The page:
A long and winding road
Music and lyrics by Joni Mitchell, Paul Simon, Bob Dylan, Carole King, Gerry Goffin, James Taylor, Lennon & McCartney, Jimmy Webb, Laura Nyro, and Tom Lehrer
Maureen McGovern – Singer
Jeff Harris – Pianist & Musical Director
Reviewed by: Michael Darvell
Reviewed: 19 May, 2009
Venue: Pizza on the Park, Knightsbridge, London
In her cabaret performance at Pizza on the Park, Maureen McGovern admits to having been a singer since the age of three; she started repeating songs she heard on the radio. There was already some music in the family: her father ran a barbershop quartet that used to rehearse at home (Youngstown, Ohio). At age eight she wanted to turn professional and became familiar with many different styles of popular music such as jazz and folk- and show-tunes. Maureen McGovern counts Barbra Streisand and Dionne Warwick among her influences. After graduation she worked as a secretary while also performing with a local folk-band. She was heard by a producer which led to her recording ‘The morning after’, the theme song from the film “The Poseidon Adventure”. The song won an Academy Award for Best Original Song and McGovern’s record became a ‘number one’ hit in 1973. From then on she was known as the ‘disaster theme queen’, recording songs for the films “The Towering Inferno” and “Gold”.
When her contract was terminated she went back to secretarial work under an assumed name, but she was also occasionally booked for concerts. Matters improved when she was asked to record ‘Can you read my mind?’, the theme song from the film “Superman”. She ended the 1970s with another moderately successful single and an appearance in the spoof-disaster movie “Airplane!”. The 1980s saw her concentrating on stage work, in “The Pirates of Penzance”, “The Sound of Music” and “South Pacific”. Later on she appeared as Marmee in a musical version of “Little Women”, which flopped on Broadway but made a successful tour. Gradually returning to concerts and to cabaret performance, McGovern also recorded a number of albums, sang and recorded a Gershwin evening at Carnegie Hall and produced a number of other albums including songs by Harold Arlen, Cole Porter, Alan & Marilyn Bergman and a collection of her favourite songs. Her latest, “A long and winding road” (PS Classics PS-861), pays tribute to the singer-songwriters of the 1960s and 1970s.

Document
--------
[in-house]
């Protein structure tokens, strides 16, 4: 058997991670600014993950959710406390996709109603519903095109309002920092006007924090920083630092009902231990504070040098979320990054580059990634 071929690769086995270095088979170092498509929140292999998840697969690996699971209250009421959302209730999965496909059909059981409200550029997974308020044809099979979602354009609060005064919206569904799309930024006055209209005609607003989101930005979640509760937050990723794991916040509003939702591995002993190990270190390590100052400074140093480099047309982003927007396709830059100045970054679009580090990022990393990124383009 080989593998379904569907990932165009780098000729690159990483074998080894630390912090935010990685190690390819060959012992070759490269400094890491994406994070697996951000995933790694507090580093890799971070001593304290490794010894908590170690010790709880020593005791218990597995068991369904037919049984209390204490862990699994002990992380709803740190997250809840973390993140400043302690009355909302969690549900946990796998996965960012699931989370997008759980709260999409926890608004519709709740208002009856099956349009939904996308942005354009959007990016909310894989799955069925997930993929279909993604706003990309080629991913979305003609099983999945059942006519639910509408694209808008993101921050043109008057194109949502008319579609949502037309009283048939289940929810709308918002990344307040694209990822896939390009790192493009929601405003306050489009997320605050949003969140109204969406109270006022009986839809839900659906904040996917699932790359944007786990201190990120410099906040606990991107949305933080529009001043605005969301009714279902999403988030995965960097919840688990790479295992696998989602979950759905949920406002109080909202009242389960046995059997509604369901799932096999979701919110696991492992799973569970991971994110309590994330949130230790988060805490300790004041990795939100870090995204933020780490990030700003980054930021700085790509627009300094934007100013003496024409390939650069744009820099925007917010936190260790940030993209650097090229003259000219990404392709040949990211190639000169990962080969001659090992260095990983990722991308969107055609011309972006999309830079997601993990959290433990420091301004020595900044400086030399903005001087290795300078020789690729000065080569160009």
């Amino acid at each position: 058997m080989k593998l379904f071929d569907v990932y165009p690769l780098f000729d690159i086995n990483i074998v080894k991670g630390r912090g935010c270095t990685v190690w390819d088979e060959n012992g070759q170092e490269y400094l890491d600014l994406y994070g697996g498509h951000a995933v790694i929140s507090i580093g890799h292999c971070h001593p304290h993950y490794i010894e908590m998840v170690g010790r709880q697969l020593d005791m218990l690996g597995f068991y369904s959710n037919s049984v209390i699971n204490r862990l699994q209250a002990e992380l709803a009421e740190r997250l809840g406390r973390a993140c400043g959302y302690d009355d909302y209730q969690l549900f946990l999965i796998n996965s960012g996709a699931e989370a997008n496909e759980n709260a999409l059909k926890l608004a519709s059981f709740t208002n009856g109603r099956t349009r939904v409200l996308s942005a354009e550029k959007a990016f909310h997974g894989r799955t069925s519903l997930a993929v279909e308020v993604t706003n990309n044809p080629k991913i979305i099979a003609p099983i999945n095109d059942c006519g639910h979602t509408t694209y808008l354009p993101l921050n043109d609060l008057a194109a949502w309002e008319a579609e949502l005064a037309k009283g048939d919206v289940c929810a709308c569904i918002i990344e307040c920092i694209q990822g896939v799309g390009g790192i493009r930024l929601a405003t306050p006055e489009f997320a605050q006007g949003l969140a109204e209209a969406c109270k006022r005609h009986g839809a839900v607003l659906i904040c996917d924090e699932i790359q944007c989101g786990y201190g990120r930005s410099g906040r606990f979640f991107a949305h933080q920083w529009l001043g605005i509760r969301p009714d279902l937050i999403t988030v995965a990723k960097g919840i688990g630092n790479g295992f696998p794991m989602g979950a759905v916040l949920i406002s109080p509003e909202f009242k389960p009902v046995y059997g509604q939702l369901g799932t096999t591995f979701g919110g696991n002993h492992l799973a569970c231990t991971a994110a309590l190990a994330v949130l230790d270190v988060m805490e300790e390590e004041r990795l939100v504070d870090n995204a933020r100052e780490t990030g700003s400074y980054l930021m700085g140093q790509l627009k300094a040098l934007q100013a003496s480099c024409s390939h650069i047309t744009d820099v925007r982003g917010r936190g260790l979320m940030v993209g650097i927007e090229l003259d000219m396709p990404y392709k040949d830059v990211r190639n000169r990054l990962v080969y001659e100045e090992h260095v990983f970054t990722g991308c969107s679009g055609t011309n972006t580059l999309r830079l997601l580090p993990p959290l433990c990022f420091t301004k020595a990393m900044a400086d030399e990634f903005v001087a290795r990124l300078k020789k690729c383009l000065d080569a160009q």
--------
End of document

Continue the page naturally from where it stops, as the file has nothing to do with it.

This is mostly what she is also performing in her London season at Pizza on the Park. She admits that it is not the regular Great American Songbook material as we know it – no Arlen or Porter or Gershwin, for example. We are talking Bob Dylan, Paul Simon, Joni Mitchell, Carole King, James Taylor, Jimmy Webb, Randy Newman, Laura Nyro and the completely non-American Lennon & McCartney. They were all of their time and a different time it was then, a time for poets, folksingers, rockers and the girl groups. It may be a truism but whenever you hear Dylan’s ‘The times they are a-changin’’, the sentiments exhibited in the ballads and protest songs of those days become all too real. With Dylan and the songs of Joni Mitchell or James Taylor, these artists were looking at the world in an effort to try and understand it. McGovern captures perfectly the mood of the times and puts across the pain and the pleasure of living through such eras of upheaval.
Maureen McGovern has a beautifully big, clear voice that can be all-powerful or quietly modulated for the gentler material. With her exceptionally skilled pianist Jeff Harris the singer does the most affecting versions of Paul Simon’s ‘America’, Joni Mitchell’s ‘The circle game’, Jimmy Webb’s ‘The moon’s a harsh mistress’, James Taylor’s ‘Fire and rain’, the Carole King/Gerry Goffin tearjerker ‘Will you still love me tomorrow?’ and in particular some Beatles numbers. She brings out the poetry of Lennon’s lyrics in ‘Let it be’ and ‘The long and winding road’ but also demonstrates the great good humour in ‘Rocky Racoon’, and Lennon’s sheer simplicity of thought and sincerity in ‘Imagine’.
The only other humour in a somewhat serious evening is Tom Lehrer’s hilarious and rather dubious ‘Vatican rag’ (“genuflect, genuflect, genuflect”), a reminder of McGovern’s own strict Catholic upbringing, and a medley of songs that rely on incongruous sounds such as The Crystals’ ‘Da doo ron ron’ for their impact. Perhaps the whole period is summed-up and sent-up in McGovern’s eyes in Paul Simon’s ‘Feelin’ groovy’, a state of mind that barely exists today. There’s food for thought in Maureen McGovern’s admirable set of songs, impeccably performed with immense feeling and not a little joy. Her love of the material shines through, giving it an extra dimension of glorious quality.
- Maureen McGovern is at Pizza on the Park, Knightsbridge, London SW1 until Saturday 30 May 2009
- Tuesday to Saturday at 7.45 p.m., Friday & Saturday at 10.15
- Bookings 08456 027 017
- Maureen McGovern